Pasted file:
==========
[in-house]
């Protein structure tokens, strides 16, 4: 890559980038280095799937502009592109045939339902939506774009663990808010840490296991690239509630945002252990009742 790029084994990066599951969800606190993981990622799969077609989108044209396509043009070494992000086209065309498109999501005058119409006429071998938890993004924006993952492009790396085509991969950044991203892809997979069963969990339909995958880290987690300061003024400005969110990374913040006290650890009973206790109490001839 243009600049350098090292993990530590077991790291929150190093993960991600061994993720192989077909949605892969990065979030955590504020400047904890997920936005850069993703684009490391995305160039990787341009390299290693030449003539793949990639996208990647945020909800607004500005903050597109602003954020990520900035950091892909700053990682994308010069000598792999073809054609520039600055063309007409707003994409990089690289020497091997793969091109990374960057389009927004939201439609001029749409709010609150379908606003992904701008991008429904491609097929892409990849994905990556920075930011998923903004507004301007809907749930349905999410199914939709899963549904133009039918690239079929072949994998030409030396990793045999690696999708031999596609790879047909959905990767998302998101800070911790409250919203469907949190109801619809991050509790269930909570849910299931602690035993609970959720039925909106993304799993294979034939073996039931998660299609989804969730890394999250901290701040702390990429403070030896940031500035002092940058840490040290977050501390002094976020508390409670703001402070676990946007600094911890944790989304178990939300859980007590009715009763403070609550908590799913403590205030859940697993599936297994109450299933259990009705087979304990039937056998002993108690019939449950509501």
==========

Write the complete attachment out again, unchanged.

[in-house]
């Protein structure tokens, strides 16, 4: 890559980038280095799937502009592109045939339902939506774009663990808010840490296991690239509630945002252990009742 790029084994990066599951969800606190993981990622799969077609989108044209396509043009070494992000086209065309498109999501005058119409006429071998938890993004924006993952492009790396085509991969950044991203892809997979069963969990339909995958880290987690300061003024400005969110990374913040006290650890009973206790109490001839 243009600049350098090292993990530590077991790291929150190093993960991600061994993720192989077909949605892969990065979030955590504020400047904890997920936005850069993703684009490391995305160039990787341009390299290693030449003539793949990639996208990647945020909800607004500005903050597109602003954020990520900035950091892909700053990682994308010069000598792999073809054609520039600055063309007409707003994409990089690289020497091997793969091109990374960057389009927004939201439609001029749409709010609150379908606003992904701008991008429904491609097929892409990849994905990556920075930011998923903004507004301007809907749930349905999410199914939709899963549904133009039918690239079929072949994998030409030396990793045999690696999708031999596609790879047909959905990767998302998101800070911790409250919203469907949190109801619809991050509790269930909570849910299931602690035993609970959720039925909106993304799993294979034939073996039931998660299609989804969730890394999250901290701040702390990429403070030896940031500035002092940058840490040290977050501390002094976020508390409670703001402070676990946007600094911890944790989304178990939300859980007590009715009763403070609550908590799913403590205030859940697993599936297994109450299933259990009705087979304990039937056998002993108690019939449950509501």